Washington Cracked Windshield Laws

Washington cracked winshield usage is governed by the state's Code. All relevant laws, rules and regulations pertaining to cracked windshields and windows in Washington have been provided below. Make sure to examine the regulations carefully and repair your window cracks or replace cracked windows.

Obstructed windshields, cracked windshields, windshield replacement and other laws and regulations are different for every state. Cracked windshield laws in Washington prohibit driving vehicles where driver’s view of the road is obstructed.

Can I drive with a cracked windshield in Washington?

Washington laws do not mention windshield cracks, but drivers are not permitted to operate vehicles with obstructed view of the road. No stickers or other objects may be attached to car windshields which prevent clear view of the road.

Other laws and regulations:

  • Obstructed windshield regulations: No sign, poster, or other non-transparent material allowed on windshield unless required by law.
  • Replacement windshields: Replacement windshield glass must be of the same kind and quality, and any repairs should restore vehicle to its original state.
  • Windshield wipers: Vehicles must be equipped with windshield wipers in good working conditions. Cracks which prevent wipers from operating correctly may be illegal.

Federal cracked windshield regulations

Federal regulations require drivers to have a clear vision of the road. Windshield cracks or chips smaller than ¾-inch in diameter are permitted if they are not located within 3″ of another crack.

Any cracks or chips or other damage which can potentially obstruct clear view of the road must not be within critical vision area, defined as area directly above the steering wheel, two inches from the top and one inch from sides.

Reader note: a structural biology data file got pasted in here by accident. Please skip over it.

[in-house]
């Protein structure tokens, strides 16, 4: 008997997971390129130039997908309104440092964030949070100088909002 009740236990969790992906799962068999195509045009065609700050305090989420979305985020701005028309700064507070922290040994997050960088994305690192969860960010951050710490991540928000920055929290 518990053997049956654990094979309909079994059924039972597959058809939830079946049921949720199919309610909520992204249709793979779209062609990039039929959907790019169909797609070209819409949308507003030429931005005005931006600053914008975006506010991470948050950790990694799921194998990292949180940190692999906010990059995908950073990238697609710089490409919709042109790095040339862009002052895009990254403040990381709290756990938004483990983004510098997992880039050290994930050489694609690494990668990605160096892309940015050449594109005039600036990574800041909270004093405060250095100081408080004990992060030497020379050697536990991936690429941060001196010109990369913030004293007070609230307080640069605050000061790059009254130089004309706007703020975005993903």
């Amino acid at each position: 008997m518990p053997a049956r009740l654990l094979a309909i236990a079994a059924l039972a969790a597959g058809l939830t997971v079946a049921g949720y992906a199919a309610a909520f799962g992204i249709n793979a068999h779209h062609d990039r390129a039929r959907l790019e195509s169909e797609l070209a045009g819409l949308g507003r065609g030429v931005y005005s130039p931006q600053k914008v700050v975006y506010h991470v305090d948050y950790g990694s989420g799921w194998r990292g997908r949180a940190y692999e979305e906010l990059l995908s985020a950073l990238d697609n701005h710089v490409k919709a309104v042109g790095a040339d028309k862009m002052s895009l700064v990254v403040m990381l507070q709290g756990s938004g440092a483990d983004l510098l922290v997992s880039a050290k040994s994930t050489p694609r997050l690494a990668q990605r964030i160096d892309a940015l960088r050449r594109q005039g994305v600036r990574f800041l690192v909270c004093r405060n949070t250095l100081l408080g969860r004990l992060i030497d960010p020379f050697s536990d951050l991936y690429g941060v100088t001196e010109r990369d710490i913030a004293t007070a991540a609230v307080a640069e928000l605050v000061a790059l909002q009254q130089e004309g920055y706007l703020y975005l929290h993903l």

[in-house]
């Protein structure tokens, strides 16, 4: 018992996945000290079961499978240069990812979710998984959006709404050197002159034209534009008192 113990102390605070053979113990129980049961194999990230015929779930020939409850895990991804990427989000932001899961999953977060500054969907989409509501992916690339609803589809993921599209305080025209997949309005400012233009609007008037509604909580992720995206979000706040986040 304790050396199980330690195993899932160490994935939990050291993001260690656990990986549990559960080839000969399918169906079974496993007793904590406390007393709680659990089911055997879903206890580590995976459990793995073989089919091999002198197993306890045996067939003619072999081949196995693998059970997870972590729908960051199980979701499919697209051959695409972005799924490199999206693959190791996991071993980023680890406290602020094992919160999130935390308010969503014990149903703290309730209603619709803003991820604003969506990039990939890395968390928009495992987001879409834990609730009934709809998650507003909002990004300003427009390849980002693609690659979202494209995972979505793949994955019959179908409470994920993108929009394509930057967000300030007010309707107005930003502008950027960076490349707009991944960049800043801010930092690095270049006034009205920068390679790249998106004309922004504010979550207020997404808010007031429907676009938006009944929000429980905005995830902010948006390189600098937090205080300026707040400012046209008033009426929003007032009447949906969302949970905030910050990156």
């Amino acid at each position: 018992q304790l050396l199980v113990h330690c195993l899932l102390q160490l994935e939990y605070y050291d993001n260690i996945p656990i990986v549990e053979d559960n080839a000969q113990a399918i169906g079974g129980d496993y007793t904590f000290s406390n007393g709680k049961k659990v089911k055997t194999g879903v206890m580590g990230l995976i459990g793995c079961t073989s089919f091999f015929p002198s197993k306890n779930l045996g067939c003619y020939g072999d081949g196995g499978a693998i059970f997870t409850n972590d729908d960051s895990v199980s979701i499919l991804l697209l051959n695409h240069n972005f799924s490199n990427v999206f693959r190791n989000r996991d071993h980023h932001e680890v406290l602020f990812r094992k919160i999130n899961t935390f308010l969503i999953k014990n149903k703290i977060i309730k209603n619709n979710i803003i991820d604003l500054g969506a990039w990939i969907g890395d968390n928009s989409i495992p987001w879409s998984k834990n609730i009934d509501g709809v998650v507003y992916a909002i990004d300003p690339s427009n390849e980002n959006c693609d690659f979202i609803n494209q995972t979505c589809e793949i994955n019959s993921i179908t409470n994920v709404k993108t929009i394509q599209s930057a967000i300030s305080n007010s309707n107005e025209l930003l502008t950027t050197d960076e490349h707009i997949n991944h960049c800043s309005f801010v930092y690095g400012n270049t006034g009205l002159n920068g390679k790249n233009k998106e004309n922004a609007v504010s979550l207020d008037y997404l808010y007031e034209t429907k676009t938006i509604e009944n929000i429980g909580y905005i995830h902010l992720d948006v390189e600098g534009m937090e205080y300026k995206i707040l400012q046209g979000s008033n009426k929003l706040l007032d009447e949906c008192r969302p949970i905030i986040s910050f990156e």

Our information about Washington cracked windshield laws was last updated in 2017 and checked in 2018. In case any info we provided is not up to date or correct be sure to contact us so we can revise it. Thank you!

Check our data with your local law enforcement or other relevant agencies! Washington cracked window laws or windshield obstruction regulations in certain cities or counties may be different from state legislation. While we do our very best to advise whether it is legal to drive with cracked windshield, we can not be held liable for any potentially incorrect or misinterpreted info. Very often it is up to individual police officers to determine if your clear view of the road is obstructed.

State of Washington Info

Washington is a state in the Pacific Northwest region of the United States located north of Oregon, west of Idaho, and south of the Canadian province of British Columbia on the coast of the Pacific Ocean. Named after George Washington, the first President of the United States, the state was carved out of the western part of the Washington Territory which had been ceded by Britain in 1846 by the Oregon Treaty as a settlement of the Oregon Boundary Dispute. It was admitted to the Union as the 42nd state in 1889. Washington is the 18th most extensive and the 13th most populous of the 50 United States.

Capital: Olympia

Population: 6,897,012

Area: 71,300 sq mi (184,827 km2)

Cities ▼

Cities in Washington: Seattle, Tacoma, Spokane, Bellevue, Olympia, Redmond, Everett, Bellingham, Renton, Yakima, Kirkland, Vancouver, Puyallup, Issaquah, Federal Way, Bothell, Lynnwood, Bremerton, Kennewick, Kent, Auburn, Tri-Cities, Forks, Wenatchee, Port Angeles, Richland, Gig Harbor, Walla Walla, Pasco, Pullman, Port Townsend, Woodinville, Edmonds, Marysville, Anacortes, Sequim, Mercer Island, Mount Vernon, Lakewood, Ellensburg, Bainbridge Island, Leavenworth, Poulsbo, Lacey, Tukwila, SeaTac, Shoreline, Fort Lewis, Sammamish, Port Orchard

Counties ▼

Counties in Washington: Adams, Asotin, Benton, Chelan, Clallam, Clark, Columbia, Cowlitz, Douglas, Ferry, Franklin, Garfield, Grant, Grays Harbor, Island, Jefferso, King, Kitsap, Kittitas, Klickitat, Lewis, Lincoln, Mason, Okanogan, Pacific, Pend Oreille, Pierce, San Juan, Skagit, Skamania, Snohomish, Spokane, Stevens, Thurston, Wahkiakum, Walla Walla, Whatcom, Whitman, Yakima

Wikipedia

State website



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